A Week on Mackinac Island, a Boy’s Dream Come True

The closest he had ever been to the Island was the Mackinac Bridge. Twice during family trips to Marquette to visit friends. Twice on the way to Wawa, Ontario for fishing and hunting.

It was actually his father who did all the hunting and most of the fishing. The hunting wasn’t successful and the fishing wasn’t much better. To be honest, there were actually three trips to Wawa. One hunting, and two fishing. The second fishing trip lasted one day. His father, for reasons only a person with concrete for brains would understand, decided it would be a good idea to include the young boy’s mother and little sister on the trip he knew would include blood-sucking black flies and an outdoor toilet. What could go wrong? The family spent one night in the cabin, packed everything up and returned home the following day.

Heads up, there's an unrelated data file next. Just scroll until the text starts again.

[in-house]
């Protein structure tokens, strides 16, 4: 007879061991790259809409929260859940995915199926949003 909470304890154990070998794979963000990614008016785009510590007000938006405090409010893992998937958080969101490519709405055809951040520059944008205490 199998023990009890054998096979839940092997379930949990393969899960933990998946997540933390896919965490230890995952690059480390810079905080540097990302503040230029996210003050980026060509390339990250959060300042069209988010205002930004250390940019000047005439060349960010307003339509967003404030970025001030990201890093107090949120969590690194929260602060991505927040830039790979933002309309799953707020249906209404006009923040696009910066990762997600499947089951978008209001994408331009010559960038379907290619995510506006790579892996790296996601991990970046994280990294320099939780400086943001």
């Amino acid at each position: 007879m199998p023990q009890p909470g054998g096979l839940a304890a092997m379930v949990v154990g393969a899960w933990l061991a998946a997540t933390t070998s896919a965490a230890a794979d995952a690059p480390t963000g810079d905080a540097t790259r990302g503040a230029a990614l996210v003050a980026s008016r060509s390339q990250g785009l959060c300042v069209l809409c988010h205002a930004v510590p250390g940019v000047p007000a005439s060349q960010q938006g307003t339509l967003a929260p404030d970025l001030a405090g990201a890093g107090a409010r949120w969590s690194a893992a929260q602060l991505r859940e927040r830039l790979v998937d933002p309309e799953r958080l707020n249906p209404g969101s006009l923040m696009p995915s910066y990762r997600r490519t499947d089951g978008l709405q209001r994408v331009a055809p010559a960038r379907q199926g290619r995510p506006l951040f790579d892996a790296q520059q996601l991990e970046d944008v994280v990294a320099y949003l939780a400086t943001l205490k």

It was the summer of 1964. This time, instead of heading to a cabin in the middle of nowhere with only vampire flies to greet them, the family’s destination was Mackinac Island. The family had a friend who was a Michigan State Trooper, a man the young boy loved and admired. That summer, the Trooper was assigned by the Michigan State Police to be part of the law enforcement staff on Mackinac Island. Not only would the boy’s family be staying on the Island, their accommodations would actually be inside the big fort on top of the hill, Fort Mackinac!